Monday, February 23, 2009

What you get from a relationship

One of my most interesting friends dropped me a line last week.

We talked for more than an hour about nearly everything -- from our lives to our philosophies to our next steps. She's always up to something new and unusual -- learning a language, reading an interesting book, connecting with mutual friends we haven't seen in a while.

It had been some time since we last had chatted. With her, though, it's always as if I'd seen her yesterday. She has one of those ebullient, charismatic personalities: She's the flame, you're the moth. We always have such fun conversations. And we always make plans to see each other -- plans that just never seem to happen.

She's my quick-fix friendship. I hope I always know her. After we talk, her enthusiasm buoys me for days. But I'll never count on her to make good on our plans, to show up for a gathering, to send me the name of that fascinating article she insists I have to read. But I'll love her forever, and will always look forward to our next connection, however fleeting it is.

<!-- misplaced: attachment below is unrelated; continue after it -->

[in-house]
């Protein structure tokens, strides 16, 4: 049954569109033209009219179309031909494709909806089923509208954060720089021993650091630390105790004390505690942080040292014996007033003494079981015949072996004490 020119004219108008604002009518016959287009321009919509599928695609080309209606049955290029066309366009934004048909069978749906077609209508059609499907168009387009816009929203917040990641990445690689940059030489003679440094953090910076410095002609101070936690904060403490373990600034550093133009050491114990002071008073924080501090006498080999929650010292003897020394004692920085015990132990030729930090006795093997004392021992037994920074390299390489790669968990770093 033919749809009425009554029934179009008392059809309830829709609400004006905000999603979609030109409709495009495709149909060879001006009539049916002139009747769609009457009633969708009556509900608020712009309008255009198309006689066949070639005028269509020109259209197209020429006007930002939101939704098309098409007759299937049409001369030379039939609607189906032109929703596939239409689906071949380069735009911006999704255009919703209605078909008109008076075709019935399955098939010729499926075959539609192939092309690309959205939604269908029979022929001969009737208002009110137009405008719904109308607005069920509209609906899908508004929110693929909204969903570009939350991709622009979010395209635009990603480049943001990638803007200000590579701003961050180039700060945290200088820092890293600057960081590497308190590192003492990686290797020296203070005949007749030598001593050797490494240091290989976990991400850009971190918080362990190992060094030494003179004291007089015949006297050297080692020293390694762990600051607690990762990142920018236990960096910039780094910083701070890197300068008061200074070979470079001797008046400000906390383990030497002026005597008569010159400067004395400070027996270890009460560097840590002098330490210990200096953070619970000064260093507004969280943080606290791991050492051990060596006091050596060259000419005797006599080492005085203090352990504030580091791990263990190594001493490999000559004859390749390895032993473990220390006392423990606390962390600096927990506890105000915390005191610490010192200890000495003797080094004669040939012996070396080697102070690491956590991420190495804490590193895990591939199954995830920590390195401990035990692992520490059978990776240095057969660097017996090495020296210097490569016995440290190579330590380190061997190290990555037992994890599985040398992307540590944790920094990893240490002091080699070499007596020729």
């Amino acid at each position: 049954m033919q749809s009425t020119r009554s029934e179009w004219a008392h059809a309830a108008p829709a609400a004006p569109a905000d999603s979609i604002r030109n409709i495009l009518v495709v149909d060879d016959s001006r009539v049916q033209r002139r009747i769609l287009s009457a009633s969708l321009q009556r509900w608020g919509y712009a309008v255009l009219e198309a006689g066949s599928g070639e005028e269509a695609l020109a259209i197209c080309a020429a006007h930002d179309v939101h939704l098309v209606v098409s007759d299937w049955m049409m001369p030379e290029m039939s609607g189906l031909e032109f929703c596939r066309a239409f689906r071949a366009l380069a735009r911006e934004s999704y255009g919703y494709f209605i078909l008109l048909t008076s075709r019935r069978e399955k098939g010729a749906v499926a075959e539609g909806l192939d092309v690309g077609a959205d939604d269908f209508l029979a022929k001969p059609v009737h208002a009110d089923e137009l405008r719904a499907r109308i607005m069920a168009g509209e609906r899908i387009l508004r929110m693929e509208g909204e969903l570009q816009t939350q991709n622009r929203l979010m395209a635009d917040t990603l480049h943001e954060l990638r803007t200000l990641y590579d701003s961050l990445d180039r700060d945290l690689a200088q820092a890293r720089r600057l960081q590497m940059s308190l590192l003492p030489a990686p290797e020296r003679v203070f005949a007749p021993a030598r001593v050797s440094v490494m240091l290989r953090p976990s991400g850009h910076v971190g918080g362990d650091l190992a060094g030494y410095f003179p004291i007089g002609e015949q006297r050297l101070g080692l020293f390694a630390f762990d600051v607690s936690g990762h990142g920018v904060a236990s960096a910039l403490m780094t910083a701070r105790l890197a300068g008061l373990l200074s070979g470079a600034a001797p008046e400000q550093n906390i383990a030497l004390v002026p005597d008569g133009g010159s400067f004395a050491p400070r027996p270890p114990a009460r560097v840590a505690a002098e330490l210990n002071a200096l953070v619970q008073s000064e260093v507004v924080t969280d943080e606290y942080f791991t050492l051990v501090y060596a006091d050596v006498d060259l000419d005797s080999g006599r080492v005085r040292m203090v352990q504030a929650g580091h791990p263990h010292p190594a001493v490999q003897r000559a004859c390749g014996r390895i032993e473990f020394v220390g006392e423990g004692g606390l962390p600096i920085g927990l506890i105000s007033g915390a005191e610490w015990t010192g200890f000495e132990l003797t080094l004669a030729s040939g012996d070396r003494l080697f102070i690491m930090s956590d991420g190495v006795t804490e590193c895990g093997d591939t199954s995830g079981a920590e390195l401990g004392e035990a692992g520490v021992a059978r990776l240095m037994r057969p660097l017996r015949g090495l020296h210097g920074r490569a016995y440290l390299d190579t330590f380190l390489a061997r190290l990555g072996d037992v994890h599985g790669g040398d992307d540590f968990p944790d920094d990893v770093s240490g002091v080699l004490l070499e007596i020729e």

She's an interesting contrast to my most important friend -- a woman I've known since high school and someone I can always count on to show up no matter how long it's been since we last spoke.

My always-there friend and I catch up infrequently. Our conversations, spoken or written via e-mail, are short. We laugh and we cry together, and we're equally comfortable doing both.

We see each other not as often as we'd like. But our connection is always deep, our sadness at having to part is always heartfelt, and our efforts to get together always turn out.

These women have taught me about the give-and-take of friendships, about how high --or low -- to set your expectations. And to rejoice in what is offered.

That's been an important lesson.

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